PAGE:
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Difference between raw and cooked egg/ Stanford Intellectual Vitality


sunny_joy 4 / 16 7  
Dec 29, 2012   #1
Hey Guys! Please edit my second draft (i am over by 33 characters) please help me! Thanks~

Stanford students possess an intellectual vitality. Reflect on an idea or experience that has been important to your intellectual development.

The natural response to "What is the difference between a raw egg and a cooked egg?" should be mundane comments about the variation in taste and texture. But I say that the fundamental difference is that a cooked egg will never, ever hatch.

As an inquisitive kindergartener, I felt strongly about justifying my understanding of the book "The Ugly Duckling" through hatching my own eggs. So, with a baby-blanket, a carton of eggs from my fridge, I began my seemingly flawless plan. When the chicks didn't come out after three weeks, I blamed my baby-blanket for not being warm enough. Only after I ended up with hard boiled eggs did I realize that my chicks were gone for good.

Over the years, I concluded that there something inherently wrong with my hatching abilities. It wasn't until I learned about meiosis and reproduction in grade 11 biology that I understood the science behind hatching chickens. An egg, completed with its own air compartment and food supply, can turn into a fully functioning-and insanely adorable- organism just twenty-one days after fertilization. Furthermore, I have been especially curious about the way biological structures grow, astonished by the level of detail in the natural design of these organisms. To my defense however, I did reacted with a sassy "and-now-you-tell-me that" glare when I found out that grocery-store eggs were never fertilized.

Just as my lack of scientific knowledge led to the failure of my hatching projects, the true purpose of education is to equip students with knowledge and the ability to apply it to various areas of life. Like the chicken-egg paradox, knowledge cannot be fruitful unless it is fertilized by passion and curiosity, a student's innate urge to learn. Likewise, curiosity is also useless without knowledge; they coexist. Therefore, I want to go to go to college to allow my intellectual curiosity to guide my learning.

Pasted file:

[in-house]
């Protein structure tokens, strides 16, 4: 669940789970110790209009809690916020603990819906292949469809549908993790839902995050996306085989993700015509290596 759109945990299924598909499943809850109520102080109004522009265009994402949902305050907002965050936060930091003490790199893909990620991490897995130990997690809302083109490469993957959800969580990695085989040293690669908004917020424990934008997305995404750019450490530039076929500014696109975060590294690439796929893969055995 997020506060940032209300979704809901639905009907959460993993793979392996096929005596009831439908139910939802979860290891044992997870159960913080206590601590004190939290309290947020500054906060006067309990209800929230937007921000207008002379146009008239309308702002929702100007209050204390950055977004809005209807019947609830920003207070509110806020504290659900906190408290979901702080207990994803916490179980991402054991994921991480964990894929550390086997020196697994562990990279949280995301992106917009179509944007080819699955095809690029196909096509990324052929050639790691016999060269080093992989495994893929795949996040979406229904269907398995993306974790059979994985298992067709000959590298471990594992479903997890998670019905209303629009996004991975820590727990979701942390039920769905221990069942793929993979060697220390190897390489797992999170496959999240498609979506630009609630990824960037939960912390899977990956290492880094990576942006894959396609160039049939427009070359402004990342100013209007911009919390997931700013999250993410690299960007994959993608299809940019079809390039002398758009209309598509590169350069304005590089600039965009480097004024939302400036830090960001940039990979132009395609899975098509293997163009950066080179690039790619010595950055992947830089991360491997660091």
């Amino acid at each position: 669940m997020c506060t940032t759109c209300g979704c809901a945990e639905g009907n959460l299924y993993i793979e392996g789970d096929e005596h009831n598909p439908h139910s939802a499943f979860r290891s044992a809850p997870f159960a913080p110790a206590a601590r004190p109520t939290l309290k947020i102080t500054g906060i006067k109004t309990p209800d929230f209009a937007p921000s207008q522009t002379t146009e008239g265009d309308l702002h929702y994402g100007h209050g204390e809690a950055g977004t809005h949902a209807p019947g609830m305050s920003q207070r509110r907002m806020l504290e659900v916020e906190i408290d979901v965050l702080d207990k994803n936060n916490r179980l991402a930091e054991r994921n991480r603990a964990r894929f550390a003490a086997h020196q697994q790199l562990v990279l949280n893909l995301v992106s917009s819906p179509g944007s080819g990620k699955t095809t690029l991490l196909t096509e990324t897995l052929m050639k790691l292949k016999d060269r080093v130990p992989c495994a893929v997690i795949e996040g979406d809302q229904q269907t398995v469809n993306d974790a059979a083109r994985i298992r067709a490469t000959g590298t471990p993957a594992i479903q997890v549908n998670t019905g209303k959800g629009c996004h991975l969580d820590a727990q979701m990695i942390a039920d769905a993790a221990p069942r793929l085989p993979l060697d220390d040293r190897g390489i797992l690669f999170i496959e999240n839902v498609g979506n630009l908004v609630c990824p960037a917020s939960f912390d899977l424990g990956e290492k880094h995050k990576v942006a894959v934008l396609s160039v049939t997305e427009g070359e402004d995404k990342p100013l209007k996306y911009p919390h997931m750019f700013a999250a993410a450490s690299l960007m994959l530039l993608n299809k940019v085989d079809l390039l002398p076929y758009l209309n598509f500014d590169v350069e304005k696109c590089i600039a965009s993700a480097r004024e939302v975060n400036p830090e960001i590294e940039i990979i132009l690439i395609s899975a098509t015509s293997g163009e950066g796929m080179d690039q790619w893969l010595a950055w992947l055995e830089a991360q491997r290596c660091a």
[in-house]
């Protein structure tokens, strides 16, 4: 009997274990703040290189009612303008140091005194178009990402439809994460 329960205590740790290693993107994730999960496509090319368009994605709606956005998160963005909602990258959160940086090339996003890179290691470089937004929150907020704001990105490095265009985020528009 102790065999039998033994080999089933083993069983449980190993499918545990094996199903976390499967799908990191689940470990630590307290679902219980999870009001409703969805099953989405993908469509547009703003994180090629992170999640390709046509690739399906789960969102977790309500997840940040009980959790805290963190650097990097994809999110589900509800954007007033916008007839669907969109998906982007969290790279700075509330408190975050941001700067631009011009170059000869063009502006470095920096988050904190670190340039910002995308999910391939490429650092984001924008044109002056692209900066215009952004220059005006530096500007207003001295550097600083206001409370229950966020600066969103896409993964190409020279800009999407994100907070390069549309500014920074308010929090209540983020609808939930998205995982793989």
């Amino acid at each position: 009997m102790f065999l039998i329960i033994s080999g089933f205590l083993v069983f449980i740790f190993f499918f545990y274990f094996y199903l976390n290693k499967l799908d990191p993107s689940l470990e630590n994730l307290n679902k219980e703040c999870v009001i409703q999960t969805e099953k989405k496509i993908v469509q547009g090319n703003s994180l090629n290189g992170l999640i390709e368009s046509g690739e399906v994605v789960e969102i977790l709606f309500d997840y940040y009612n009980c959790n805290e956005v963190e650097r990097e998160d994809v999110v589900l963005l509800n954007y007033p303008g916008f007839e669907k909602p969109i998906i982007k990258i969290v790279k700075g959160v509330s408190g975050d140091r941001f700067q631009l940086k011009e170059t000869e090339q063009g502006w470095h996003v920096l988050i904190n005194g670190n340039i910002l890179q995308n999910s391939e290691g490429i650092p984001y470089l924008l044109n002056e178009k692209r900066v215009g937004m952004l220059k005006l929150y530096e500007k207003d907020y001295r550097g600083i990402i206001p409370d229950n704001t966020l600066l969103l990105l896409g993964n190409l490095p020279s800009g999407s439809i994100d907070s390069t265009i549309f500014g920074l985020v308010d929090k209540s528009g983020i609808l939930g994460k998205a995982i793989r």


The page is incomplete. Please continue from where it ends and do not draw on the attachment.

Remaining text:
In the end, I my egg never hatched. But why dwell on that? These days, I have moved on to growing mushrooms under my kitchen sink.
alexhoffy - / 5 1  
Dec 29, 2012   #2
Overall I think it is really great! However, in the last sentence I would edit:

In the end, I my egg never hatched. But why dwell on that? These days, I have moved on to growing mushrooms under my kitchen sink.

to
In the end, my egg never hatched. But why dwell on that? These days, I have moved on to growing mushrooms under my kitchen sink.
ding377 1 / 29 2  
Dec 29, 2012   #4
The natural response to "What is the difference between a raw egg and a cooked egg?" should be mundane comments about the variation in taste and texture.

Another suggestion: If you ask someone "What is the difference between a raw egg and a cooked egg?", mundane comments about the variation in taste and texture usually follow.

As an inquisitive kindergartener, I felt strongly about justifying my understanding of the book "The Ugly Duckling" through hatching my own eggs.
What was your understanding of the book?

Therefore, I want to go to go to college to allow my intellectual curiosity to guide my learning.

Great essay! Although the last line about growing mushrooms made me laugh, I think the idea could be misunderstood by the Stanford admissions officers.
Good luck with the rest of your application!
fasaran 5 / 30  
Dec 29, 2012   #5
wow. WOW. great essay. the last line was really..unexpected haha. Do you REALLY grow mushrooms under your kitchen sink? haha
kabal 9 / 61  
Dec 30, 2012   #6
Didgeridoo did a great job editing your essay, as he did mine. hard to find grammatical error
Your essay's brilliance is in its simplicity. well done
found one:
Over the years, I concluded that something inherently was wrong with my hatching abilities or my technique
well done. nice flow and nice sense of human. Stanford better take you before you start some weird experiment.
Good job
Rosekareen 5 / 22 2  
Dec 30, 2012   #7
I really really liked your essay, interesting topic, it really catches me! I think all the editing job has been done.

I loved this line: " I did reacted with a sassy "and-now-you-tell-me that" glare when I found out that grocery-store eggs were never fertilized."

It's fluid, kind of funny and catches the eye at the first sight.

Good luck!!
hannahdowdy 4 / 14 4  
Dec 30, 2012   #8
"So, with a baby-blanket, a carton of eggs from my fridge, I began my seemingly flawless plan."
...with a baby-blanket and a carton of eggs from my fridge, I began my seemingly flawless plan.
How did your eggs get boiled? You can't boil them from warming them with your blanket. You cut out the wrong parts. The addition of the Ugly Duckling interrupts the path of your main idea. What were you trying to prove? That you could hatch an egg or that an ugly chick could become a swan?
OP sunny_joy 4 / 16 7  
Dec 30, 2012   #9
yes, I really do grow mushrooms under my sink...but not the Psilocybin mushrooms :P


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